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Civic reading practice in contemporary American and Canadian writing

Can reading make us better citizens? This book sheds light on how the act of reading can be mobilised as a powerful civic tool in service of contemporary civil and political struggles for minority recognition, rights, and representation in North America. Crossing borders and queering citizenship reimagines the contours of contemporary citizenship by connecting queer and citizenship theories to the idea of an engaged reading subject. This book offers a new approach to studying the act of reading, theorises reading as an integral element of the basic unit of the state: the citizen. By theorising the act of reading across borders as a civic act that queers citizenship, the book advances an alternative model of belonging through civic readerly engagement. Exploring work by seven US, Mexican, Canadian, and Indigenous authors, including Gloria Anzaldúa, Dorothy Allison, Gregory Scofield, Guillermo Gómez-Peña, Erín Moure, Junot Díaz, and Yann Martel, the book offers sensitive interpretations of how reading can create citizenship practices that foreground and value recognition, rights, and representation for all members of a political system.

liberal humanitarian institutions, which have depended on the financial and political capital of the US. Far from promoting a final and permanent peace, the new security strategy situates the US in an inter-state system in which war is possible at any time, in any location, with any rival, enemy or former ally. How might we explain this apparent shift in American strategy? A growing number of analysts, particularly North Americans, consider that we are seeing the end of the post-war liberal order. And they attribute liberal crisis to two fundamental factors

Journal of Humanitarian Affairs
A Model for Historical Reflection in the Humanitarian Sector

Introduction In October 2016 the New York Review of Books published an article by International Rescue Committee President David Miliband titled ‘The Best Ways to Deal with the Refugee Crisis’. It began with a predictable target. US Presidential candidate Donald Trump’s claims about a ‘tremendous flow’ of Syrian refugees making their way to North America were based in ‘myth, not fact’, Miliband wrote ( Miliband, 2016 ). Not only that: they also openly belittled the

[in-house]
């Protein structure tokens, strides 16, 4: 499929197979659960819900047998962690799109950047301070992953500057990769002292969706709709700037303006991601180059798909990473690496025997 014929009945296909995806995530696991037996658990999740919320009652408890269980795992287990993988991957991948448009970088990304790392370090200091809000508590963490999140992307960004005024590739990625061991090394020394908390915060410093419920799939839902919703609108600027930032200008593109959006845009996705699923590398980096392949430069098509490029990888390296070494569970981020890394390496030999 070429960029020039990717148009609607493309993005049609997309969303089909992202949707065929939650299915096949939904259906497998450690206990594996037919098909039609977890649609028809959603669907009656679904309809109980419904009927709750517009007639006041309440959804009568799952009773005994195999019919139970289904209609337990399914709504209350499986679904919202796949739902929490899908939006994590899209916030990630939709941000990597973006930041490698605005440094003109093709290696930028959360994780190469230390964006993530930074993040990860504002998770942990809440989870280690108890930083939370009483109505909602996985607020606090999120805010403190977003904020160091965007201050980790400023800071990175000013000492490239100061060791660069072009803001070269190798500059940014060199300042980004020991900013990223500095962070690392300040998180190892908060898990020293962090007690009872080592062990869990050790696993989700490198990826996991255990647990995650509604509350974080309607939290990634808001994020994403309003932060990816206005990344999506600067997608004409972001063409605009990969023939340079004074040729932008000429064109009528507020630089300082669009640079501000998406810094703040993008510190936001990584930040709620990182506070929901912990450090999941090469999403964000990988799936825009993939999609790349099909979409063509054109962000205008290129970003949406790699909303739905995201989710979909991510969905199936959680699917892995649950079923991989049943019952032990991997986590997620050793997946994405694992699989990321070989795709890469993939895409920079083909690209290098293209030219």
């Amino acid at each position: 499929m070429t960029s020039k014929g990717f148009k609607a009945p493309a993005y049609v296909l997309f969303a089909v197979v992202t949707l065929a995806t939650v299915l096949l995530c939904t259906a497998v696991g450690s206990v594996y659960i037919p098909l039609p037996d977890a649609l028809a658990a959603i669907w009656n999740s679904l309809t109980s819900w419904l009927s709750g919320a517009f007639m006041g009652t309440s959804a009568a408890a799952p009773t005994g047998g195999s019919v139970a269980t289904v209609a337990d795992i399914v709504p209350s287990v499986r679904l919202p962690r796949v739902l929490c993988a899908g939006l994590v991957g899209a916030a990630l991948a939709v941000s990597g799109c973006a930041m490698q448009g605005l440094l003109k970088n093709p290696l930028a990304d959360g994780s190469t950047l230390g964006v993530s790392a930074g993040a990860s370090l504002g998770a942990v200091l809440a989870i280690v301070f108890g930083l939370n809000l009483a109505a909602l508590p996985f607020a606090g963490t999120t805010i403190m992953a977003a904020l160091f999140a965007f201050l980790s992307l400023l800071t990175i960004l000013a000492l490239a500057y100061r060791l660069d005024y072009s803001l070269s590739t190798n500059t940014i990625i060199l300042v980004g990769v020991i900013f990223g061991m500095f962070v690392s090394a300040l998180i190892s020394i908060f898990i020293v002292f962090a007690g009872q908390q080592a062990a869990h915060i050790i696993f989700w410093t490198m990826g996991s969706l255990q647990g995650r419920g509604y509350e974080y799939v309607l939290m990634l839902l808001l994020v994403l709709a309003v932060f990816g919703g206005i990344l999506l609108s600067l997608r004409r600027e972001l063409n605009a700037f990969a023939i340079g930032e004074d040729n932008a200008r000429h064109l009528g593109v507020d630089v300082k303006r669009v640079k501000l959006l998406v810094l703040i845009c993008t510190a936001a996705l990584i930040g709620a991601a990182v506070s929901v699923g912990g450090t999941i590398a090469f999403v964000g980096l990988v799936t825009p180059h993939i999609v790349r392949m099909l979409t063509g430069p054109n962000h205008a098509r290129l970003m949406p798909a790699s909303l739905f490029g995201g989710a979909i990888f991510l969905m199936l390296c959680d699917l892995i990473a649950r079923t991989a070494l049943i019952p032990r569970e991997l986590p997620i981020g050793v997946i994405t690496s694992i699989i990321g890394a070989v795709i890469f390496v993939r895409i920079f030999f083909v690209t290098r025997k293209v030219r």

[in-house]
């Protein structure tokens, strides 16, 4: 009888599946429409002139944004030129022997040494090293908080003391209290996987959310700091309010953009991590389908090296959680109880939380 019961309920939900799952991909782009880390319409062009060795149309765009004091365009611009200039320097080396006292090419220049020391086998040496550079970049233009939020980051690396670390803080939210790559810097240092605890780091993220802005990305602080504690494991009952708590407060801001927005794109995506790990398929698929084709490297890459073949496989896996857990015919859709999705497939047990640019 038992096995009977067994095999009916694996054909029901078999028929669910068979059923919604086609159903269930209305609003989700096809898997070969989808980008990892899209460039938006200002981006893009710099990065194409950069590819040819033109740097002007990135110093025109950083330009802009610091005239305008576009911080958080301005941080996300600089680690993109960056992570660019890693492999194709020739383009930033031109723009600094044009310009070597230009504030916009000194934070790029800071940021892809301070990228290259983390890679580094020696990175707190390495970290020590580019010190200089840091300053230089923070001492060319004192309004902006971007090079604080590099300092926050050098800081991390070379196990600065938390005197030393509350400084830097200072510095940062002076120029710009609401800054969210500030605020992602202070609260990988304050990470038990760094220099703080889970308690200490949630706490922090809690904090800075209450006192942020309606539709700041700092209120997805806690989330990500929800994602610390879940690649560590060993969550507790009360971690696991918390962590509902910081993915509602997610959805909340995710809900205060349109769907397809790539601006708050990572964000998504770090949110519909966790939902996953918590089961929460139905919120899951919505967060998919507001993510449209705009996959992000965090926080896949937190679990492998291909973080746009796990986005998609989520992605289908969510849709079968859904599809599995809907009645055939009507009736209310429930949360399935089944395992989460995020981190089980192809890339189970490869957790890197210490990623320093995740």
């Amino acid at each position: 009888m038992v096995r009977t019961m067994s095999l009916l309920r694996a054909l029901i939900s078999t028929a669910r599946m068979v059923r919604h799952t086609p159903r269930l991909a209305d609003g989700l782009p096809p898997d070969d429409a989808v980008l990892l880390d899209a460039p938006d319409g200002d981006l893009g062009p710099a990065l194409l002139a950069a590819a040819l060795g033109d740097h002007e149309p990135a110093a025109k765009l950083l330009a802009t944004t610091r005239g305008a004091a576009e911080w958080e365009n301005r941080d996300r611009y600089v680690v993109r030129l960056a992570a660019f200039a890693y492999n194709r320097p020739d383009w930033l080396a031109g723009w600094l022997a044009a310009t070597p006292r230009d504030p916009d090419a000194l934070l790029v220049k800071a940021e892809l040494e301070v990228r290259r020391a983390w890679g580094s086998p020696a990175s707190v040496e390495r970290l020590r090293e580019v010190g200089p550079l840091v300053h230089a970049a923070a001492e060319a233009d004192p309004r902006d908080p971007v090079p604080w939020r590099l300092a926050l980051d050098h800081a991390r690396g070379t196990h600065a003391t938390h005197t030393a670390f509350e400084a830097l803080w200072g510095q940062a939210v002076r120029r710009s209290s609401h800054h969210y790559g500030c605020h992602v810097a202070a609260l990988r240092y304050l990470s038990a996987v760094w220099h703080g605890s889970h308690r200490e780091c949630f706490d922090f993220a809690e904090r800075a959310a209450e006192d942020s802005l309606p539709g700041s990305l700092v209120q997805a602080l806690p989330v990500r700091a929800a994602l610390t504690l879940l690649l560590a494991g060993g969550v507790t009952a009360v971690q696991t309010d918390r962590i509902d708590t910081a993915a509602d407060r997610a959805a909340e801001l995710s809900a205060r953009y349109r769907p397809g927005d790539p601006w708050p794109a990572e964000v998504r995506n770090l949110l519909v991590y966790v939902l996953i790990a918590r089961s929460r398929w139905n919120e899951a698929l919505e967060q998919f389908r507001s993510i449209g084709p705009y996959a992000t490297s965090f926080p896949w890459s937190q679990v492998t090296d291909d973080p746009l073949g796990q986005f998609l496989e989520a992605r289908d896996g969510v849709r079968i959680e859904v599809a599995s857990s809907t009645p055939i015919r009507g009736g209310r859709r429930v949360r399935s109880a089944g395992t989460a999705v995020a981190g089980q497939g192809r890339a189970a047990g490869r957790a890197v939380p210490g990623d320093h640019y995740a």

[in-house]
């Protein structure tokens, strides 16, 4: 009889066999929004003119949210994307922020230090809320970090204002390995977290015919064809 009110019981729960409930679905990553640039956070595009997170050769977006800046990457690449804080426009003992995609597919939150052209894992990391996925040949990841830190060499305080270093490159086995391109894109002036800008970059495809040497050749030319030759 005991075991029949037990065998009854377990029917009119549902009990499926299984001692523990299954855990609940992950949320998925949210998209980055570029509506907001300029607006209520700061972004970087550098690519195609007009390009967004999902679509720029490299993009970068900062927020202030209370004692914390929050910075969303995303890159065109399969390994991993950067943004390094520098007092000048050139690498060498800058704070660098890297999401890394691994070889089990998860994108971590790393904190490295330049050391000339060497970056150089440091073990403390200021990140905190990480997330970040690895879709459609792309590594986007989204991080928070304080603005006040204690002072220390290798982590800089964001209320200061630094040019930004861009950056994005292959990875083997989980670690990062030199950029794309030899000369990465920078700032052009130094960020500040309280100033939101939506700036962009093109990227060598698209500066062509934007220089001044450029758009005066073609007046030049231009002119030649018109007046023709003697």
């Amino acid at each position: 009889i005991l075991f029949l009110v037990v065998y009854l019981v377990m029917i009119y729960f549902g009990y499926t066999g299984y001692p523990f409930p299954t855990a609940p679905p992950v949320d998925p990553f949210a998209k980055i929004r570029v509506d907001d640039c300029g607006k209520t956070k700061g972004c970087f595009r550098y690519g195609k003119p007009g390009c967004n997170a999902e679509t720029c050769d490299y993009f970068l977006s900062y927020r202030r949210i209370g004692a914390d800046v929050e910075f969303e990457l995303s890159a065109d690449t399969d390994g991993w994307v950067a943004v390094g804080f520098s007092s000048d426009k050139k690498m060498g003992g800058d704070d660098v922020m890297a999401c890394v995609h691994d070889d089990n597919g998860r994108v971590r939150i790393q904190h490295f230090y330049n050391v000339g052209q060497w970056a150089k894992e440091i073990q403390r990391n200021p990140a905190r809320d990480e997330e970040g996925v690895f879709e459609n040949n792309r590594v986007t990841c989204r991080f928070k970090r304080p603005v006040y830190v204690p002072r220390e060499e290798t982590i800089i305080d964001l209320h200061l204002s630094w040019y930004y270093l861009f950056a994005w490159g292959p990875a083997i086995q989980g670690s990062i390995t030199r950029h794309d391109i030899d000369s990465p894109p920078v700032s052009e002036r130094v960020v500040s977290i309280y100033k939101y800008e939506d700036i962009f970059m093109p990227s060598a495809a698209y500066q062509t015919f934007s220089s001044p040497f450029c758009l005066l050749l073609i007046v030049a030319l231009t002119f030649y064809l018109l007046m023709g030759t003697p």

Journal of Humanitarian Affairs
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Why queer(y) citizenship?

citizenship. King’s short story highlights the relationship between citizenship, the state, and national borders, and, in particular, emphasises the erosion of Indigenous rights and sovereignty as they play out at North American borders, as suggested by one reporter who earnestly (but ignorantly) asks the young narrator ‘how it [feels] to be an Indian without a country’ (p. 142). The mother’s refusal to acknowledge any ‘side’ of the border undermines and ultimately rejects the idea that her citizenship can be bounded by either a figurative or literal modern nation state

in Crossing borders and queering citizenship

-driven and naturally exclusive of others. This in turn relates us back to the Aristotelian theme of the first chapter, giving a new twist to the history of the Janus-faced friendship of virtue and utility in the era of thriving international commerce. Friendship and English colonisation of North America from the 1640s onwards Equally overlooked is the role of friendship in a context closely related to ­commerce – the history of colonisation and the foundation of new states – despite the popularity and instrumentality of the term in early encounters with native peoples in

in Friendship among nations
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Yann Martel’s lonely book club